Many years ago, when my mother-in-law, Eleanor, was in her early 80’s she made a startling comment. She said she was lonely. This was startling to hear because Eleanor was seldom alone. Her daughter, Margie, lived with her and she enjoyed regular visits from her four other children and dozens of grandchildren and great-grandchildren. Seeing my surprised reaction, she explained that she was lonely because she didn’t have anyone to talk to who remembered the past. Her husband, brothers and sister all died many years ago, as did her closest girlfriends. People from her childhood and young adulthood were long gone and she missed remembering life events with them. “Without these people to talk to about the past, it’s as though that part of my life never happened”, she said.
Eleanor’s comment sparked a change within me. I became a more patient and interested listener of elders’ life stories, a more empathetic ear to their past. I also came to treasure my best and closest friends as my personal life Memory Keepers. I’m very blessed to have had deep friendships with a group of wonderful women, none of whom know each other (the only common denominator is being a friend to me) and some of whom, due to living miles apart, I count on for luxurious marathon phone calls at least a few times a year. I rely on these fabulous women to reminisce and reflect on our lives as we and the culture change and evolve. We’ve been there to witness the big choices in life. With my precious Memory Keepers, my life has a pattern. These women have lovingly, non-judgmentally and tenderly held my deepest joys, fears, mistakes and triumphs, and I, theirs. These are the women with whom the sentence that starts with “remember when we…” sparks the joyous re-telling of the stories we’ve recited many, many times. Our stories, like a slow unraveling of memories particular to just us, are reliable sources of fondness and delight amidst a life of change and uncertainty.
There’s Judy, my best friend from 7th through 12th grades. Judy holds with me the memories of that awkward and exciting age of first crushes, fashion choices during the 60’s, High School teachers, friends and boyfriends. And, of course, everything that has come since then. Although my sons don’t personally know Judy and her daughters don’t know me, we know a lot about them. We keep tabs on our kids’ college years, career moves and relationships and through keeping tabs, I feel a genuine love for Judy’s daughters as I’ve “watched” them grow up through Judy’s stories.
My best friend from college is Donna. Both upstate New Yorkers, we were endlessly teased by the predominately New York City students for our accents and for being “hicks”. Donna and I fortunately met each other after the first few days of Freshman year, commiserating about the roommates to whom we had been randomly assigned and just couldn’t bear to spend the next several months with. Donna and I found another new friend, Vicky, and the three of us became roommates and best friends. When I visited Donna at her home in Utah several years ago, we spent hours looking at photos from college and reliving those wonderful years. Donna and I reliably have marathon phone sessions on special occasions and whenever we need each other.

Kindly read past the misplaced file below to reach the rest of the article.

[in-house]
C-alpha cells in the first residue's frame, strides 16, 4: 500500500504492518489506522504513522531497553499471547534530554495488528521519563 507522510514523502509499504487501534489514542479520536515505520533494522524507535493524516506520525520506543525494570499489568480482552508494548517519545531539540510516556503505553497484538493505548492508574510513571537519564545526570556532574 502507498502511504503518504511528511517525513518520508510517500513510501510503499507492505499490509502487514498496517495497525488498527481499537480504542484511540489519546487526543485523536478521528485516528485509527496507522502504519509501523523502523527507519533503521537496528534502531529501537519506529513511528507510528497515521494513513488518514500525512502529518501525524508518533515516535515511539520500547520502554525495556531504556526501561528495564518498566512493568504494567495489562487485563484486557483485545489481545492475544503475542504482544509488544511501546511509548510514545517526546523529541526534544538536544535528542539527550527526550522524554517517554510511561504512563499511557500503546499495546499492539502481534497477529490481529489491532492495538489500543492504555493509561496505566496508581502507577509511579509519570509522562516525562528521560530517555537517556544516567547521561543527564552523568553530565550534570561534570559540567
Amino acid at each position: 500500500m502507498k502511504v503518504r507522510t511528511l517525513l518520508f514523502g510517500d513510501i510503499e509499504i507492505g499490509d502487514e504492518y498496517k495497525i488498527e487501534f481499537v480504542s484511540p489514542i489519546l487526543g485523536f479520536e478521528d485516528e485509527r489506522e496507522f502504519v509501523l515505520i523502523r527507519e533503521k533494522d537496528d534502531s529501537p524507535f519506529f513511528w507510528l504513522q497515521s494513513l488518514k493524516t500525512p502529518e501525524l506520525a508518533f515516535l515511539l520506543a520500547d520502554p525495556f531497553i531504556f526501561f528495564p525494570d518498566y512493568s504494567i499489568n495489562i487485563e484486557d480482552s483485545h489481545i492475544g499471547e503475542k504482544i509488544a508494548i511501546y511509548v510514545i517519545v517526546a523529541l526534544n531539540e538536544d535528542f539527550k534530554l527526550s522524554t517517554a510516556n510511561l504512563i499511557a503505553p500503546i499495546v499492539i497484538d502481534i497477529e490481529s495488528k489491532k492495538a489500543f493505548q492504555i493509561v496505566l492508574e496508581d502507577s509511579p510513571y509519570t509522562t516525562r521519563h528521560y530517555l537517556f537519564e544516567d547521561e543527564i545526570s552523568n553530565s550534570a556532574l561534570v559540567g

Gale was my first girlfriend upon moving to Minnesota in my mid-twenties. We shared the excitement of young marriage, the birth of children and balancing our careers with childrearing. Neither of us had relatives in Minnesota, so we, our husbands and kids became our Minnesota “family”. Gale and I shared the precious memories of young adulthood.
Kris entered my life at Middle Age. Seven years older than me, Kris taught me how to age with grace, beauty, strength and optimism. Kris and I spent hundreds of hours at coffee shops, sharing the challenges of impending empty nests, finances and health. As with my other Memory Keepers, I could trust Kris with the details of my life. She was my sounding board.
With the passing of first Gale and, now recently, Kris, I’ve begun to understand Eleanor’s loneliness. When a Memory Keeper dies, the conversations of shared stories abruptly end and life becomes a bit more silent. But space has generously opened in my life to nurture deepening friendships with other awesome women friends: Tina, Ann, Kathy, and other women with whom shared stories of life stages, careers, spirituality and now, the not-so-distant retirement years makes us trusted Memory Keepers of each others’ lives.
And as loved ones pass away, we can remain the Memory Keepers of their lives by thinking of them and talking about them.
“There is no death, daughter. People die only when we forget them,’ my mother explained shortly before she left me. ‘If you can remember me, I will be with you always.”
― Isabel Allende, Eva Luna